So, when I ordered, I specified each choice of options. I ordered what I would have ordered had I been assembling the machine myself. A wide variety of options was a major factor in ordering from CP. Only AVA Direct has a better selection of individual parts than CP offers. Warning: if you don’t know what each option entails, do a search. Find out why PSU 1 is better than PSU 2. Make reasoned choices, not just picking the most expensive but, as well as possible without personally testing the items, the best for the dollar. After determining my particular configuration–likely not what Joe or Sam or Fred the computer genius would choose but what I want–I selected the “NORUSH” option of waiting a few weeks longer for the new computer to be assembled. That item knocked 5% off the total, a Cyberpower exclusive as far as I know. I also waited until the “big” New Year’s sale. I’ve checked back, the sale did have good prices plus free shipping was tossed in. A new desktop computer runs $50 to $75 for shipping. Add the cost to your total…just as you would taxes. (Taxes are one more reason not to buy a pre-assembled computer at a big-box store though that advantage is quickly disappearing as the minions of government grasp for each available dollar.)
One last glance at the “build it yourself” option. My final cost, shipping, taxes, parts and all, for the new computer was almost a hundred dollars less than I would have paid using online parts picker to buy from the least expensive sources. I didn’t have to wait for all the stuff to arrive, no lost boxes (thanks, USPS, someone should write an ode to the mail similar to the “United Breaks Guitars piece), and the machine arrived (as you can see in the images) assembled and ready to go.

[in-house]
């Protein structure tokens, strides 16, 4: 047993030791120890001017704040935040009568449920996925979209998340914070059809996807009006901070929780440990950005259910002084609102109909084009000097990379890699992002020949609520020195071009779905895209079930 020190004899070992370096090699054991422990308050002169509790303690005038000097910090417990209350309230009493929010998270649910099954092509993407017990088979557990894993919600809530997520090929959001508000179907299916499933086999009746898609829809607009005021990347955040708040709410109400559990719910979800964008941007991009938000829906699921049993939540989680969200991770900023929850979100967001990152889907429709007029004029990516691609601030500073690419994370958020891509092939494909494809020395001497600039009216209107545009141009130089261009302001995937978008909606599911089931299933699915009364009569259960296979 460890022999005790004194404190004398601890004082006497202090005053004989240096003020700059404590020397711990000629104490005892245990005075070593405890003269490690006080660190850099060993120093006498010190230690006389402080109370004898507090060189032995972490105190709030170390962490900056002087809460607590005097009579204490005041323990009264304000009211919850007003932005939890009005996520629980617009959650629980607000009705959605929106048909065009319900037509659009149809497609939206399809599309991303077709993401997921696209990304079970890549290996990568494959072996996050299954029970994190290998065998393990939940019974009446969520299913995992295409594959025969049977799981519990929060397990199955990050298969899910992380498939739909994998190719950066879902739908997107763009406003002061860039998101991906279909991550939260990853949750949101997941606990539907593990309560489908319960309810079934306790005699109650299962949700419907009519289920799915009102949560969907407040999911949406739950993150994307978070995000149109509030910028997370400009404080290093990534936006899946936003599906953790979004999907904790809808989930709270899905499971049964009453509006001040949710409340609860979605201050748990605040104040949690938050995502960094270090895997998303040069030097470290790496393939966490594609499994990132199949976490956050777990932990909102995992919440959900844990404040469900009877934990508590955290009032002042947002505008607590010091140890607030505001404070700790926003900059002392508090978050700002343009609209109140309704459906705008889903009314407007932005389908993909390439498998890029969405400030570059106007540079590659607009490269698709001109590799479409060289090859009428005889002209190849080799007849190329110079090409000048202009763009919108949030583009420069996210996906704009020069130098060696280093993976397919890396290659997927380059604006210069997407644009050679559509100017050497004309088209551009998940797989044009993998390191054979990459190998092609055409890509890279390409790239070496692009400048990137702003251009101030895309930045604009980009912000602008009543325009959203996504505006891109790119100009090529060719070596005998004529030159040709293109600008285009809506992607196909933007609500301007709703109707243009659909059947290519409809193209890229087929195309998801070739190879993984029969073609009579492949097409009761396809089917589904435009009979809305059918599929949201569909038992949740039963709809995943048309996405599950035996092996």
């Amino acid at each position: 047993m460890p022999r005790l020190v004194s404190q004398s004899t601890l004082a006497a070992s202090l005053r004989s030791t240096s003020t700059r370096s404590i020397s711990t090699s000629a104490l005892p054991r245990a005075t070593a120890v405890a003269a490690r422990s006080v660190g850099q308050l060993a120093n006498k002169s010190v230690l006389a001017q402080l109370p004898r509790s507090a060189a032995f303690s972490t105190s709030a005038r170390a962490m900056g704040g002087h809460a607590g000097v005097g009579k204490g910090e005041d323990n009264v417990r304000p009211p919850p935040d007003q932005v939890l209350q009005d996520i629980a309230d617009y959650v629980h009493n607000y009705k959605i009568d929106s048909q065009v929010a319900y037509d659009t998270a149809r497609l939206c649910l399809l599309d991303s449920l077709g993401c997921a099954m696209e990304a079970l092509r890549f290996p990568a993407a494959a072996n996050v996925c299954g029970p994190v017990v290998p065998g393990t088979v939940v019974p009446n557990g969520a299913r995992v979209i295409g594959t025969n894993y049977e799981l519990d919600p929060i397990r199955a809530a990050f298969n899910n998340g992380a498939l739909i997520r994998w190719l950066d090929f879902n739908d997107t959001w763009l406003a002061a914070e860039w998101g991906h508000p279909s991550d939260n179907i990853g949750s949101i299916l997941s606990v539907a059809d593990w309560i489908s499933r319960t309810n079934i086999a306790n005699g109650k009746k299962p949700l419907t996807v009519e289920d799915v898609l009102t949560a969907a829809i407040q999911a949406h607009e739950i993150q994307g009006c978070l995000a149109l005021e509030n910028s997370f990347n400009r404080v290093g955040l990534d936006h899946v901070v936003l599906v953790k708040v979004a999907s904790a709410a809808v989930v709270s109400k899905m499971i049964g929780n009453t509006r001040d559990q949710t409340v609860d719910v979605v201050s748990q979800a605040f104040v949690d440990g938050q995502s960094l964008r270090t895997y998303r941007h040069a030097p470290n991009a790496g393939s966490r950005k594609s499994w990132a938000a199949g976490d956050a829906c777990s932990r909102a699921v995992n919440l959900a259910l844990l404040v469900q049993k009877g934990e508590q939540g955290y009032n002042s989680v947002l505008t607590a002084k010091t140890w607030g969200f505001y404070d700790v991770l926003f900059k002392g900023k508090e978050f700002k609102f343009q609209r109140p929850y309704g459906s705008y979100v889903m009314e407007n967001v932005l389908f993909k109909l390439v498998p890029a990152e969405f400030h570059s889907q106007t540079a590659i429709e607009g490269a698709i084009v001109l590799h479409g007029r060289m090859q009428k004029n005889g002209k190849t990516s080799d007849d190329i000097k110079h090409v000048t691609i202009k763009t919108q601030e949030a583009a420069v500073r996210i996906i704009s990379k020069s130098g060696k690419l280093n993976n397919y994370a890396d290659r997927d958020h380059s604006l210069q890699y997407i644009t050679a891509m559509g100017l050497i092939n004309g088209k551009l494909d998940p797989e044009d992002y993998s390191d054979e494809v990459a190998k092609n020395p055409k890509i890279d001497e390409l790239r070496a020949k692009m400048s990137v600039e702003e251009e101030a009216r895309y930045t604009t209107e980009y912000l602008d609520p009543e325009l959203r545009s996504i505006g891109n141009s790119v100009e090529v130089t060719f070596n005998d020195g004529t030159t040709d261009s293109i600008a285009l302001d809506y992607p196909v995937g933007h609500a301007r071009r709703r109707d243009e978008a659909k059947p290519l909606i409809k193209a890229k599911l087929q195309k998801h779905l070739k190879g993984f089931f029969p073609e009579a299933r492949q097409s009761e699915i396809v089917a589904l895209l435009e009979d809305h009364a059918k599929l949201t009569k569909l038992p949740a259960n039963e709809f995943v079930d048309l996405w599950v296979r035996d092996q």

Ready to Go? Well, if that’s what you want. Personally, I chose to burn-in the computer, just as is suggested in the Cyberpowerpc online forum. After all, my computer went from parts picking at the warehouse to assembly to first quality control check to second quality control check to shipping and on its way all in the same day. A few hours spent on burn-in would hopefully reveal any weak parts, any infant mortality as is common in electronics.
I’ll add my qualifier to this review. I do not work for Cyberpowerpc. I don’t know anyone who is employed by Cyberpowerpc. I looked at their building in City of Industry, the garden spot of Los Angeles, on Google streetview but I’ve not been there. I hope I never have to go to City of Industry. I never heard of Cyberpower before beginning to research where to get my new computer.
In part two of this review, I’ll describe burn-in, questions I had about the computer after receiving it, my answers to those questions, and my experience with the new monitor. Onward and upward, heathen soldiers.